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animal instincts

Whisperers’ Secrets

It’s all about understanding the beast

Some years ago my wife, Linda, found the horse of her dreams: a gorgeous black Cheval-Canadian cross thoroughbred. She named him Jack. Soon, however, we realized that Jack bucked a lot and was impossible to ride. One day, I found Linda pacing, wringing her hands, agonizing. “I think I may have to contact a horse whisperer,” she said bravely.

Whispering is a nonviolent method for training difficult animals, as many people know from Nicholas Evans’ book and film The Horse Whisperer. There’s a whisperer who has helped workers maneuver a whale, a whisperer who has tamed elephants by massaging their feet, ears, face, and tail. Dog whisperers abound. The most famous is probably Cesar Millan, of National Geographic’s Dog Whisperer program.

The truth is that I was taken aback by Linda’s declaration. She and I are both veterinarians. We trust in science, not movies and TV shows. But she was desperate, so I tried to help. I plunged deep into the world of whisperers, talking to several practitioners.

One was Monty Roberts, a down-to-earth guy who lives in Santa Ynez, California, and likes cowboy hats and kerchiefs. Roberts has spawned a veritable cottage industry. He’s got books (The Man Who Listens to Horses), videos (You and Your Wild Horse: From Trailer to Trail), speaking tours, and T-shirts. I didn’t expect to like what he had to say, but I did. “When you work with horses,” he told me, “you have to work with the nature of the horse to bend it, enhance it, and allow it to flow along.”

To teach a horse not to run away from its owner, he walks toward it in a round pen with a stern look on his face. As long as the horse runs away, he keeps advancing. When the horse pauses, he stops. Eventually, the horse walks up to him voluntarily. Punishment is replaced with communication through body language.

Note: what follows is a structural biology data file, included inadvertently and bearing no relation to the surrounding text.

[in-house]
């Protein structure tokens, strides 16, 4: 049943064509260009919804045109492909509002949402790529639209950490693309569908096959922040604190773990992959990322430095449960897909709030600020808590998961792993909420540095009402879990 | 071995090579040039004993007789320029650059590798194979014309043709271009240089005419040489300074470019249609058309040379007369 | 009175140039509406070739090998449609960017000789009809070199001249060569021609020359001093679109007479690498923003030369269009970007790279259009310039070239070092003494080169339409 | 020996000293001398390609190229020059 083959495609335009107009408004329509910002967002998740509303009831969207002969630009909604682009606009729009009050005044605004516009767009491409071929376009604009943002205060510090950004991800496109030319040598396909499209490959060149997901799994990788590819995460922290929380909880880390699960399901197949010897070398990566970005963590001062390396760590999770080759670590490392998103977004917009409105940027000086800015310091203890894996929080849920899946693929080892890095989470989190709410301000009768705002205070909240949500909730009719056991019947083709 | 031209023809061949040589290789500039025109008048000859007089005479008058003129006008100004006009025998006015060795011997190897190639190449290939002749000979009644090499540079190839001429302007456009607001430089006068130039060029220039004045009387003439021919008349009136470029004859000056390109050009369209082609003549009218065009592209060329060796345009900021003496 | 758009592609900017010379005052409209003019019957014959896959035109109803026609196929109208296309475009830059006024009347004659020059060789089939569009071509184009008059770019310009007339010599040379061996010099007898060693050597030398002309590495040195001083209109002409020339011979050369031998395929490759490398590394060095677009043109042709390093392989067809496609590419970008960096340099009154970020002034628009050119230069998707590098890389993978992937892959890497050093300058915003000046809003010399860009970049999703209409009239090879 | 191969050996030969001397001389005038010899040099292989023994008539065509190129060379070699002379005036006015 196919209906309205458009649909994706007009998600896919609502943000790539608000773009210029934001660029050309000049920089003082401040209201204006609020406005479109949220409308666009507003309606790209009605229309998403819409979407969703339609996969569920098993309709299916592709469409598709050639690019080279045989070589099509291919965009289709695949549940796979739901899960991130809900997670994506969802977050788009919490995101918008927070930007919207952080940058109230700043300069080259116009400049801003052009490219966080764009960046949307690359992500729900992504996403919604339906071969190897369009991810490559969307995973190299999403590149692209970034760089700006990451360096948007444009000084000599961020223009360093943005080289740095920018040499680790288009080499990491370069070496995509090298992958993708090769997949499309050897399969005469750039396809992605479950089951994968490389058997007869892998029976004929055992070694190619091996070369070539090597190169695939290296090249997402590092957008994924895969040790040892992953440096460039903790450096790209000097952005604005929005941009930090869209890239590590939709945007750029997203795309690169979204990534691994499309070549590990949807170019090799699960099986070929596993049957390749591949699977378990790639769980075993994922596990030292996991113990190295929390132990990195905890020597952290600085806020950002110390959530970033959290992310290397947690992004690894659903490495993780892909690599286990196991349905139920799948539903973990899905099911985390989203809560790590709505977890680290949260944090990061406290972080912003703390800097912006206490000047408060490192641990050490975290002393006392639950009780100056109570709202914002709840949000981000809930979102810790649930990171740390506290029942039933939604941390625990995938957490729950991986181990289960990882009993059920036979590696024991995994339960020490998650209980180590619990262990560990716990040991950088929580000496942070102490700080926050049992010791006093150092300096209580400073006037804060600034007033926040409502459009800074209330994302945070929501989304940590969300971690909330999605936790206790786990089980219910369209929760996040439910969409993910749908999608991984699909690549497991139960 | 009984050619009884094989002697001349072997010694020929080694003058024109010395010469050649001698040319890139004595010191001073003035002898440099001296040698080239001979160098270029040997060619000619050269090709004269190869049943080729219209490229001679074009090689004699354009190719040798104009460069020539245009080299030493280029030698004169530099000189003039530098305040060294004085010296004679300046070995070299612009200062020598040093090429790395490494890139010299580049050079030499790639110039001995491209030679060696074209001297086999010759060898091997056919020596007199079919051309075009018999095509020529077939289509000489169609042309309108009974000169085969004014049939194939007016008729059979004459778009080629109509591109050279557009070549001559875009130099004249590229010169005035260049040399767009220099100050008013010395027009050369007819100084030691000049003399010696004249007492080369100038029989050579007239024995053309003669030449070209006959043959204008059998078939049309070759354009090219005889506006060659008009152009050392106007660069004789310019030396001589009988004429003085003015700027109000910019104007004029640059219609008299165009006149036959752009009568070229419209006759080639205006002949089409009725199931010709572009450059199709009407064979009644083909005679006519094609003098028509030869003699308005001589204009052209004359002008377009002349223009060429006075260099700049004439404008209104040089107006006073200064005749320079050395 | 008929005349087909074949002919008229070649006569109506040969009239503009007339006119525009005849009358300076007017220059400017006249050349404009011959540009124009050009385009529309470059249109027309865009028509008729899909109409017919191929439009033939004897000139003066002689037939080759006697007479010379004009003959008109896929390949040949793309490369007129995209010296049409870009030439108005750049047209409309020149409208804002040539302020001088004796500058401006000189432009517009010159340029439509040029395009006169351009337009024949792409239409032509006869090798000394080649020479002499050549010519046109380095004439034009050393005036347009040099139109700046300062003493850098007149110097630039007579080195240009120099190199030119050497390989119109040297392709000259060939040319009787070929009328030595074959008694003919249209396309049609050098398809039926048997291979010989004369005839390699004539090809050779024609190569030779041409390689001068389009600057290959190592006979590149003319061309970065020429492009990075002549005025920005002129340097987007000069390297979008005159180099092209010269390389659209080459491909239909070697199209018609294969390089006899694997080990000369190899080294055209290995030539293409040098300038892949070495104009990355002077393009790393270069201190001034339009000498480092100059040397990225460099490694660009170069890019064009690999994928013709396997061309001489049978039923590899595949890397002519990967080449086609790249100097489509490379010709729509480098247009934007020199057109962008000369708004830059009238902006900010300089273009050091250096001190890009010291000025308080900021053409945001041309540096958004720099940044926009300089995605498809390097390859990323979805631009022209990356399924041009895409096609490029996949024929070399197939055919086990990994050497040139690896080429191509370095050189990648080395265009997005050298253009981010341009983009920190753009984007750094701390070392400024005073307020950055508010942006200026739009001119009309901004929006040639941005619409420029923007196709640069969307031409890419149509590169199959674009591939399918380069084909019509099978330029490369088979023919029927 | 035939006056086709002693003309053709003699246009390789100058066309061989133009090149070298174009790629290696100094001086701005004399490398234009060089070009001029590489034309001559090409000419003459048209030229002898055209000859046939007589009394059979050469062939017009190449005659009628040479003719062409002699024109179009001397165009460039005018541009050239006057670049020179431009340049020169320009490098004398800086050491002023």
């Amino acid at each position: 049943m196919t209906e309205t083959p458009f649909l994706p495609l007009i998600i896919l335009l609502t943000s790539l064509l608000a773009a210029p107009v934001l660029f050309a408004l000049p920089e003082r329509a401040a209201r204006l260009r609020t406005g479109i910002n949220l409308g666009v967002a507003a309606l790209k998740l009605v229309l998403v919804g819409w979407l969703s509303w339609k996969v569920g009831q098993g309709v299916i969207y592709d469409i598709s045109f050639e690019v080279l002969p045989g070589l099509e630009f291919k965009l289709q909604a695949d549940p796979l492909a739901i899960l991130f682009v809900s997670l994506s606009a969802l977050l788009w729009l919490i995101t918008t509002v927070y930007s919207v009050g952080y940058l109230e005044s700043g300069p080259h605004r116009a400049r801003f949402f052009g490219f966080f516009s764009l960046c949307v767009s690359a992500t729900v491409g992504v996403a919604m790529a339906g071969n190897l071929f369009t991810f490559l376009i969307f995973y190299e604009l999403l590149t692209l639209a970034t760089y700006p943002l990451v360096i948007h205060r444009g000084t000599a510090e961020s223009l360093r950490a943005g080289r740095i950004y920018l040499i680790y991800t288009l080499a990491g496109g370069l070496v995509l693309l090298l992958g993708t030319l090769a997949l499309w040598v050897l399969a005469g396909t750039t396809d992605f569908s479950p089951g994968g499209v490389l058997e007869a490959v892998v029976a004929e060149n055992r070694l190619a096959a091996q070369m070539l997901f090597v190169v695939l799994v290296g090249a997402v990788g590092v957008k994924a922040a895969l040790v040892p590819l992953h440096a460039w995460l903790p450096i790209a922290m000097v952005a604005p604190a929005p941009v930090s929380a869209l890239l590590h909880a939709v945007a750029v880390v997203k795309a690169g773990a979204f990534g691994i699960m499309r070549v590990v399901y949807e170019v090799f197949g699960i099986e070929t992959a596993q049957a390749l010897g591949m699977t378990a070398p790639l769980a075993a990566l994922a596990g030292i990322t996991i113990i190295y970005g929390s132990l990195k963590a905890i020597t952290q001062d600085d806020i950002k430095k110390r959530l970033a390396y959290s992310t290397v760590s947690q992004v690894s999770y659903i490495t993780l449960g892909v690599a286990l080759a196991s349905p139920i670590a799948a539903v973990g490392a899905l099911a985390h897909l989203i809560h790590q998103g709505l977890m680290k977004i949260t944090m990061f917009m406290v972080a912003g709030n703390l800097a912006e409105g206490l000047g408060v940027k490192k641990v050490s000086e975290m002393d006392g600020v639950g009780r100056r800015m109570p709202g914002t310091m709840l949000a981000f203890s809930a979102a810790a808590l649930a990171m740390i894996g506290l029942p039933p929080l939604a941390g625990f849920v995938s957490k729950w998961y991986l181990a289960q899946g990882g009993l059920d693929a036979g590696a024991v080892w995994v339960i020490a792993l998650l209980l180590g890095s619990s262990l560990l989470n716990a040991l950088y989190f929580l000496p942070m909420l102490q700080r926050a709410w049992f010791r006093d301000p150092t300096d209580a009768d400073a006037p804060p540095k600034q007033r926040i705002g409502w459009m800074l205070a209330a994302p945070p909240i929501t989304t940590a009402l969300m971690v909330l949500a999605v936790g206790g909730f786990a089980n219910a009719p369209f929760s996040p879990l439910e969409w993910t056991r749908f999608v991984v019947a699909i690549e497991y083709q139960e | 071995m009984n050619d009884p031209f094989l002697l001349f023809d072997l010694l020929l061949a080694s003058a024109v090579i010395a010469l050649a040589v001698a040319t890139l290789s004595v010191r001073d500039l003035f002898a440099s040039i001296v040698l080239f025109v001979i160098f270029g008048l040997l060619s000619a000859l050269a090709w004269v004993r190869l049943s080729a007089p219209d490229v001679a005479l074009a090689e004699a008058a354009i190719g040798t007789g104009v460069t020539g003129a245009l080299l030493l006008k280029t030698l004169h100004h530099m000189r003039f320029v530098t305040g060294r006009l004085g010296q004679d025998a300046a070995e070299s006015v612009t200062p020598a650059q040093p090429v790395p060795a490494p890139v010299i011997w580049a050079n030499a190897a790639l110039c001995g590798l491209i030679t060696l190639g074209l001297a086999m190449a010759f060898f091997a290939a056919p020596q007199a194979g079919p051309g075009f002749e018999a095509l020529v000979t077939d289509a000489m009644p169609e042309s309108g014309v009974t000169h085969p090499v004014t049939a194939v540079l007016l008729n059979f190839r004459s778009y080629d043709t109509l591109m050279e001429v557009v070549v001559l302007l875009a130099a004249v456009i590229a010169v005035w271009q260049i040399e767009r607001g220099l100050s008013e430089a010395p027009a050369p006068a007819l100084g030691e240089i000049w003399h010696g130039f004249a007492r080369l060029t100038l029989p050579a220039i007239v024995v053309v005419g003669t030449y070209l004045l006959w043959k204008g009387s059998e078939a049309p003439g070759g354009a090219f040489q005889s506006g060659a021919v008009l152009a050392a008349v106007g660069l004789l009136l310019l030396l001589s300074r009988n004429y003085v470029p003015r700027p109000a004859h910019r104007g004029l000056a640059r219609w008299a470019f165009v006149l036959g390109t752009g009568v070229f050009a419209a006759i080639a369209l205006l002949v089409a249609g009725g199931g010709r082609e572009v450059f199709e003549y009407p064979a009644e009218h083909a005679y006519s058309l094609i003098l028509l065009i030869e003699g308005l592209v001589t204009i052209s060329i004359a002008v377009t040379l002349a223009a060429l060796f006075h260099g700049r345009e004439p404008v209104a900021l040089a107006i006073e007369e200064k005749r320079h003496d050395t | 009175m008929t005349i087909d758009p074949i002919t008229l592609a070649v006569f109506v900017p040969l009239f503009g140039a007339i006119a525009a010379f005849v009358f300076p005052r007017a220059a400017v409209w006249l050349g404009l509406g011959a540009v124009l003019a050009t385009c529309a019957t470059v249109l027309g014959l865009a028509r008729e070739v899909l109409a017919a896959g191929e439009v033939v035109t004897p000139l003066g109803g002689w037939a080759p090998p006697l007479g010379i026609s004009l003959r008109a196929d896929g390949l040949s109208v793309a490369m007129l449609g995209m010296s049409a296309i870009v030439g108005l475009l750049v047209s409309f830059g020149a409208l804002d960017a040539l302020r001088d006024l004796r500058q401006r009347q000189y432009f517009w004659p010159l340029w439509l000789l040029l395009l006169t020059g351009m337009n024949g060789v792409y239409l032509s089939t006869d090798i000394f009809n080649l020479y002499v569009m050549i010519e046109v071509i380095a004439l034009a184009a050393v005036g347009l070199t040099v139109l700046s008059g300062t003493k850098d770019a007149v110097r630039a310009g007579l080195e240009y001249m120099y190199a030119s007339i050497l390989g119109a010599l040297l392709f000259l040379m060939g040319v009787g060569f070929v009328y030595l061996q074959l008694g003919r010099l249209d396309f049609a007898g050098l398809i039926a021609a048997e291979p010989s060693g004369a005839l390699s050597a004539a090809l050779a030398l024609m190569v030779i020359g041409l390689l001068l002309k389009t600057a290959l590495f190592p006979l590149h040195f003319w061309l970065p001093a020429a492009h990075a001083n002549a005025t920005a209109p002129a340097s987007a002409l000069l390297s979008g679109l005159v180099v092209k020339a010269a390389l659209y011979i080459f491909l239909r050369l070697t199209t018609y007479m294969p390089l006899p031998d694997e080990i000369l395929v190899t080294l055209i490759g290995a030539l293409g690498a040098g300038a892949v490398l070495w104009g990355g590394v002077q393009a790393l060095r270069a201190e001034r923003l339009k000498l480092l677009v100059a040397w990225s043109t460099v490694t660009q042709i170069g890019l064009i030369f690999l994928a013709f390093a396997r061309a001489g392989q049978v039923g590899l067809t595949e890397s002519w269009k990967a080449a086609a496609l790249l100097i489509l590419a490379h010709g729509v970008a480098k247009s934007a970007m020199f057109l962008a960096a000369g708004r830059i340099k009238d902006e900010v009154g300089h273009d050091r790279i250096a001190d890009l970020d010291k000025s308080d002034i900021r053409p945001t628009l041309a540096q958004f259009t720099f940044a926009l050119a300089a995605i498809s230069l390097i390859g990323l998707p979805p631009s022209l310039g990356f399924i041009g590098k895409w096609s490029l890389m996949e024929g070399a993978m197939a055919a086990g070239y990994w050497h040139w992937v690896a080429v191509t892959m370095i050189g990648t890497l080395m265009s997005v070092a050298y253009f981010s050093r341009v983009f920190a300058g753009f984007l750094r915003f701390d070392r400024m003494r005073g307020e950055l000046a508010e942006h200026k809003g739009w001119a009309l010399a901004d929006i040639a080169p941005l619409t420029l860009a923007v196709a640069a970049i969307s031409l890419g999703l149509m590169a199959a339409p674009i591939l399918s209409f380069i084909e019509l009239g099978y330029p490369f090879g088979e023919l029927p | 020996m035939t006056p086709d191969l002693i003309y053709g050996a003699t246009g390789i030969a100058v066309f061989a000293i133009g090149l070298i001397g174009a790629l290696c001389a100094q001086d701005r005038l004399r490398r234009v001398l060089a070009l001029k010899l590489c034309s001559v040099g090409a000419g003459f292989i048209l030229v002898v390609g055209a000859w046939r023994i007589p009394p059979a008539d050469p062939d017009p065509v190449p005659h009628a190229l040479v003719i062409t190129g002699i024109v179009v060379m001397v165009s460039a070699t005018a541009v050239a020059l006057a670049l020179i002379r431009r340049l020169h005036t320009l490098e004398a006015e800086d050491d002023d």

Another whisperer, Claire Bessant, chief executive of the Feline Advisory Bureau in Salisbury, England, and author of The Kitten Whisperer, said that she meets cats, notes whether they’re confident or timid, and interviews their owners. “Punishment is the worst possible thing to do,” she affirmed. Recently she had an owner whose cat refused to use the litter box. She discovered that the owner had begun biking to work and storing the bike indoors—with remnants of the outside world still stuck on the tires. The cat felt invaded by foreign smells. Once the owner began storing the bike elsewhere, the cat reverted to its normal behavior.

As Paul Owens, author of The Dog Whisperer, explains, whispering “involves treating animals with the same kindness, compassion, and respect we employ when we educate our children or care for our friends and family.”

It all sounds good, but when my wife searched for a whisperer to work with Jack, she hit a wall. She first tried a woman who described herself as a “natural horsemanship trainer.” The woman proved to be a charlatan. Then, after numerous phone calls around the country, it became clear that all the established horse whisperers are hundreds of miles away, and that their fees are at least $4,000 a month.

No wonder desperate owners settle for impostors—and, believe me, they are legion, for dogs, cats, and horses alike. Some self-styled dog whisperers use tools such as choke chains and prong collars. One woman in California who took her pit bull mix to such a trainer said his methods “were all about physical dominance—pushing, kneeing, and pinning the dog to get the point across,” and the dog grew to fear her. Her story ended happily when she found Paul Owens.

As for Linda, she ended up boarding Jack with a man who used to train state police horses. He simply jumped on Jack’s back, hung onto his mane, and rode through the bucking like a rodeo cowboy. Jack got the message, though it wasn’t exactly whispered. Linda can now sometimes walk, trot, and canter Jack. The problem isn’t completely solved yet, but we hope to get there soon.

I eventually realized that the concepts behind whispering aren’t all that different from what I learned in vet school: Under-standing what is going on is key. Behaviors that are rewarded will be reinforced. Behaviors that are ignored will dissipate. So there’s nothing complicated about it. With kindness and patience, any of us can become whisperers.

One of the world’s leading animal behaviorists, NICHOLAS DODMAN directs the Animal Behavior Program at the Cummings School of Veterinary Medicine and is the author of four bestsellers in the field. His latest book is The Well-Adjusted Dog: Dr. Dodman’s Seven Steps to Lifelong Health and Happiness for Your Best Friend (Houghton Mifflin).

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